The inaugural issue of Barents Studies is out. Marica Spalletta (USCM) and Lorenzo Ugolini (UCSC): Fashion/Social Advertising: What Happens When Fashion Meets Social Issues. Benjamen Franklen Gussen (Auckland): The State is the Fiduciary of the People. Peter J. Boettke and Liya Palagashvili (George Mason): James Buchanan's Contributions to Constitutional Political Economy, Institutional Analysis, and Self-Governance. Richard E. Wagner (George Mason): James Buchanan's Public Debt Theory: A Rational Reconstruction. Andrew M. Bailey (Yale-NUS): You Needn’t be Simple. Gus P Gradinger and Bart J. Wilson (Chapman): The Clash of Aristocratic and Bourgeois Virtues in The Wire. Rosemary Corbett (Bard): Meta-data, Same-Sex Marriage and the Making of "Terrorists". The trials of Entertainment Weekly: Anne Helen Petersen on one magazine's 24 years of corporate torture. Mike Sacks on 18 things you learn after interviewing 80 or so comedy writers. Ezra Klein on how Transformers 4 is a master class in economics. Two of the world’s most powerful women of finance sat down for a lengthy discussion on the future of monetary policy in a post-crisis world: U.S. Federal Reserve Chairwoman Janet Yellen and International Monetary Fund Managing Director Christine Lagarde. Welcome to the age of self-love: Brendan O'Neill on how it's the perfect cause for our narcissistic times. Marcus Wohlsen on how 40 years on, the barcode has turned everything into information.


Chandan Kumar Jha and Sudipta Sarangi (LSU): Social Media, Internet and Corruption. Sebastian Valenzuela and Daniel Halpern (PUC) and James Katz (BU): Facebook, Marriage Well-being and Divorce: Survey and State-level Evidence from the United States. Robin Rymarczuk and Maarten Derksen (Groningen): Different Spaces: Exploring Facebook as Heterotopia. Javier Sajuria (UCL): Are We Bowling at All? An Analysis of Social Capital in Online Networks. Paul Leonardi and Samantha Meyer (Northwestern): Social Media as Social Lubricant: How Ambient Awareness Eases Knowledge Transfer. Here are tips for not being an ass on social media. Clicking their way to outrage: On social media, people proudly trumpet their ethical outrage toward anyone or anything that has rubbed them the wrong way. With social media, the compelling opportunities for self-expression outstrip the supply of things we have to confidently say about ourselves. Research suggests being ignored on Facebook is psychological hell. The science behind #ThrowbackThursday: Elizabeth Winkler on why we derive special pleasure from the act of remembering the past. Benjamin F. Jackson on censorship and freedom of expression in the age of Facebook. Dylan Matthews on 7 things you told Facebook without even realizing it. Facebook says it's sorry — we've heard that before. Steven Levy goes inside the science that delivers your scary-smart Facebook and Twitter feeds. Can an algorithm solve Twitter's credibility problem? Adrian Chen investigates. A eulogy for Twitter: The beloved social publishing platform enters its twilight. Miri Mogilevsky on a brief history of the war between Reddit and Tumblr. The first chapter from A Social Strategy: How We Profit from Social Media by Mikolaj Jan Piskorski.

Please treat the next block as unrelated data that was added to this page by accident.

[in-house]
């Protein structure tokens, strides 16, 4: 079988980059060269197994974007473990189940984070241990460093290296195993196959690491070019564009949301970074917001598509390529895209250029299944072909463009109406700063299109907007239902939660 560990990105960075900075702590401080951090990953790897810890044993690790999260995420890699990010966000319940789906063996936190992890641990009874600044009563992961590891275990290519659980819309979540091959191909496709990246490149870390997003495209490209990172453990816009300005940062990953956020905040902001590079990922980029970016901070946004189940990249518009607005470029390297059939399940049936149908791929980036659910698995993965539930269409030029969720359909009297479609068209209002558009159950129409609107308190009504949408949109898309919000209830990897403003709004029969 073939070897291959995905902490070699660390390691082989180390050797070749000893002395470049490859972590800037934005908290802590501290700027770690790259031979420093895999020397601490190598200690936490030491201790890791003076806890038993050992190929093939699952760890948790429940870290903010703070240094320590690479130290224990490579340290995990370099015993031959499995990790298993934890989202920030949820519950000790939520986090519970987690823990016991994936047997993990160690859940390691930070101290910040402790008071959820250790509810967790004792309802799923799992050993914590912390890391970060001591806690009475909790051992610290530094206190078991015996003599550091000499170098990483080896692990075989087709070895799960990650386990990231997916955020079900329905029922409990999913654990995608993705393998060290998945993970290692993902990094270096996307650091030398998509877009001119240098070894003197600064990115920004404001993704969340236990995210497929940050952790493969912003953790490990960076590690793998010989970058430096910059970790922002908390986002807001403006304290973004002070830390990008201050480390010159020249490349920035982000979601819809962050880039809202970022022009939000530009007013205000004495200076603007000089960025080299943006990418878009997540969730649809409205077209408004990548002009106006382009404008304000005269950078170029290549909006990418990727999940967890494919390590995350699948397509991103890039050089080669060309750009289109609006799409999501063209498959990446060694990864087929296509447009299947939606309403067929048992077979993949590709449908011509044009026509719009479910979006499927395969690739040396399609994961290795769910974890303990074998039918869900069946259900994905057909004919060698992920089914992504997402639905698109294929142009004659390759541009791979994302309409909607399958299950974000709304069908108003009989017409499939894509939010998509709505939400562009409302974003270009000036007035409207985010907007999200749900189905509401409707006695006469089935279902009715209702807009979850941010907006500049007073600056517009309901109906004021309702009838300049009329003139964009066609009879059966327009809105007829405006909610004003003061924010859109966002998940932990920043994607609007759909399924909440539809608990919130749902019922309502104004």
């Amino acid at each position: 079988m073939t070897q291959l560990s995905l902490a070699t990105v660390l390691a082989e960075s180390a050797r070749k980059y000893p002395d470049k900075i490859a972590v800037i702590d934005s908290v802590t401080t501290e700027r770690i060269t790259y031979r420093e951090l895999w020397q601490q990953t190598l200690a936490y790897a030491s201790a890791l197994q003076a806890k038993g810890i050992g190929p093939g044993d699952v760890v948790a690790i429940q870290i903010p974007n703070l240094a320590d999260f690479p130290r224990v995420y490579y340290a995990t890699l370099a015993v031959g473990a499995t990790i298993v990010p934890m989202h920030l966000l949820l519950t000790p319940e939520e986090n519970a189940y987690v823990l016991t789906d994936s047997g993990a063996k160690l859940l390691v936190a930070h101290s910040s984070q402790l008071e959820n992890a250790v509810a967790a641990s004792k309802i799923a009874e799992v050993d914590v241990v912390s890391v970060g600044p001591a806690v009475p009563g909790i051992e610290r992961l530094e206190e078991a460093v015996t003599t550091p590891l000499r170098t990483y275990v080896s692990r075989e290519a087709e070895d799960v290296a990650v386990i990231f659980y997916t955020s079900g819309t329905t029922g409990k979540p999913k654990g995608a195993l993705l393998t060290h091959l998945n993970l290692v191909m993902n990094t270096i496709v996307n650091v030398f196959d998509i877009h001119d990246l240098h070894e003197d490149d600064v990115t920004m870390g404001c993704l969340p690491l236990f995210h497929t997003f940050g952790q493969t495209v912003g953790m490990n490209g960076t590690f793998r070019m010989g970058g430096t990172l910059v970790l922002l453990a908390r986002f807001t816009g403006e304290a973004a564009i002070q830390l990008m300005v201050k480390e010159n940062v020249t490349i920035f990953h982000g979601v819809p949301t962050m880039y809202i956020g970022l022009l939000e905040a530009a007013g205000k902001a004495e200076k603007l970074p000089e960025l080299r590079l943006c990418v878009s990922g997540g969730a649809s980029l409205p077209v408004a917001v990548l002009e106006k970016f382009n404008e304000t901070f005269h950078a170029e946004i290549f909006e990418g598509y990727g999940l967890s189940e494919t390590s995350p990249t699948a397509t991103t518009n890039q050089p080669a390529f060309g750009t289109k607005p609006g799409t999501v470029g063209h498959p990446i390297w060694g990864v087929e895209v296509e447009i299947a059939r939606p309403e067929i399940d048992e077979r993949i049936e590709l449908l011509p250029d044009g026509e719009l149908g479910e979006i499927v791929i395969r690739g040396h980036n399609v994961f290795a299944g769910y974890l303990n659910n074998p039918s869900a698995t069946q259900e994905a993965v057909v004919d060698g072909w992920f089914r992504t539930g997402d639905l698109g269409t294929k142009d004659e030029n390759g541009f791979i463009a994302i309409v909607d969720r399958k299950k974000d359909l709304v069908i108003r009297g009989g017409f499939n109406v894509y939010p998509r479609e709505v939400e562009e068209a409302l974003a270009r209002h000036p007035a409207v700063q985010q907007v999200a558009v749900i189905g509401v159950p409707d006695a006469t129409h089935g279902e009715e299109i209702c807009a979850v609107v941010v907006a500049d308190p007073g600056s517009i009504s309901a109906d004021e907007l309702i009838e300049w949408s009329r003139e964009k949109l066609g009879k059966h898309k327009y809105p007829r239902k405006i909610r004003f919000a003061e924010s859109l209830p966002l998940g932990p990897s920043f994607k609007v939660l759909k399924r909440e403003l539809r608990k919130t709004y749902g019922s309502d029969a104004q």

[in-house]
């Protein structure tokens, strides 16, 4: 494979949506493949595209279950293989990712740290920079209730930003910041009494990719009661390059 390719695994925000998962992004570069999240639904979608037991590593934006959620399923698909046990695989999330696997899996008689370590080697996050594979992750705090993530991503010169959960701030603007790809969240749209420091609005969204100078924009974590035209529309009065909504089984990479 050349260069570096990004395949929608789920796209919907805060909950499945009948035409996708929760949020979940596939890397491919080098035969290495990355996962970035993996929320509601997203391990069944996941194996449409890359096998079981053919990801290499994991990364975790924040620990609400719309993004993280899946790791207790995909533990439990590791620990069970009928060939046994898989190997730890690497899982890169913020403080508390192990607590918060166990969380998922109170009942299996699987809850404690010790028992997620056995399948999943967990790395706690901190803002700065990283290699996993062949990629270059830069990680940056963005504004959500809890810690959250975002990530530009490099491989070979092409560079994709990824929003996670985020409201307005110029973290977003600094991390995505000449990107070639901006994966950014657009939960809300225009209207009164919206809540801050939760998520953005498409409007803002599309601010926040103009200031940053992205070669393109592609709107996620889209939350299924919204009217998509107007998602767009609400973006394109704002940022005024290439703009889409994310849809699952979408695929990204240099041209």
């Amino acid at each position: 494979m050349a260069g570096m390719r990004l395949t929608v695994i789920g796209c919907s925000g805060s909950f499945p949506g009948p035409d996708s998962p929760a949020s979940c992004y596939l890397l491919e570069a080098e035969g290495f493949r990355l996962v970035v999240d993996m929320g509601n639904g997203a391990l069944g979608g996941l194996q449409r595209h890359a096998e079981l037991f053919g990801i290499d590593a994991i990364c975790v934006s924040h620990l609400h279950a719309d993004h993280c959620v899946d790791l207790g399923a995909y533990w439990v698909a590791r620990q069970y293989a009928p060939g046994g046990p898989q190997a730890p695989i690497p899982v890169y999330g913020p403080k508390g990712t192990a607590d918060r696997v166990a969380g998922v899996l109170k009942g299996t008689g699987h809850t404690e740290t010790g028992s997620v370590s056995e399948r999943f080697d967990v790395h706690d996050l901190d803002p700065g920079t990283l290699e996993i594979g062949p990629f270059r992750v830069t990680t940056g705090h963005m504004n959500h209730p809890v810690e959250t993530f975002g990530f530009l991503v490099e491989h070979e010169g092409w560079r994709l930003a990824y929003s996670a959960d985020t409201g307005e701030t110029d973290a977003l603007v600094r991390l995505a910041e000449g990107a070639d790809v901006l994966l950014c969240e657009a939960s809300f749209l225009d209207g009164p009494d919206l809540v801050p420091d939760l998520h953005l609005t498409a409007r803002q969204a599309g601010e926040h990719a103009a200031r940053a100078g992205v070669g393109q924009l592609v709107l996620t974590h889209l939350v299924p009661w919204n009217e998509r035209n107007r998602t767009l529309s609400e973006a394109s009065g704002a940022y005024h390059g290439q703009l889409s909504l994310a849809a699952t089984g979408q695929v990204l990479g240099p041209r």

Zachary D. Liscow (Yale): Reducing Inequality on the Cheap: When Legal Rule Design Should Incorporate Equity as Well as Efficiency. Roy Van der Weide and Branko Milanovic (World Bank): Inequality is Bad for Growth of the Poor (But Not for that of the Rich). Harry Stein on how the government subsidizes wealth inequality. Hamilton Nolan on the paucity of the pro-inequality argument. Paul Krugman on inequality denial: It persists because there are groups with a strong interest in creating a fog of doubt. Joseph Stiglitz on the myth of America’s golden age: “What growing up in Gary, Indiana, taught me about inequality”; and on why inequality is not inevitable. Lina Khan and Sandeep Vaheesan on how America became uncompetitive and unequal. David Leonhardt on how inequality has been going on forever, but that doesn’t mean it’s inevitable. Could politics trump economics as reason for growing income inequality? Eduardo Porter on the politics of income inequality. Growing apart: Colin Gordon on a political history of American inequality. Robert Reich on how to shrink inequality. Addressing wealth disparities: Goldburn P. Maynard Jr. on reimagining wealth taxation as a tool for building wealth. Life, liberty and the pursuit of property: Sean McElwee on how the solution to America’s growing inequality may lie in democratizing company ownership. “Bloodiest thing the world has seen”: Elias Isquith interviews David Cay Johnston, author of Divided: The Perils of Our Growing Inequality. Class in America: Seven writers, editors, and thinkers discuss how class divides Americans today and what we can do to fix America's inequality problem — a symposium.

Advertisement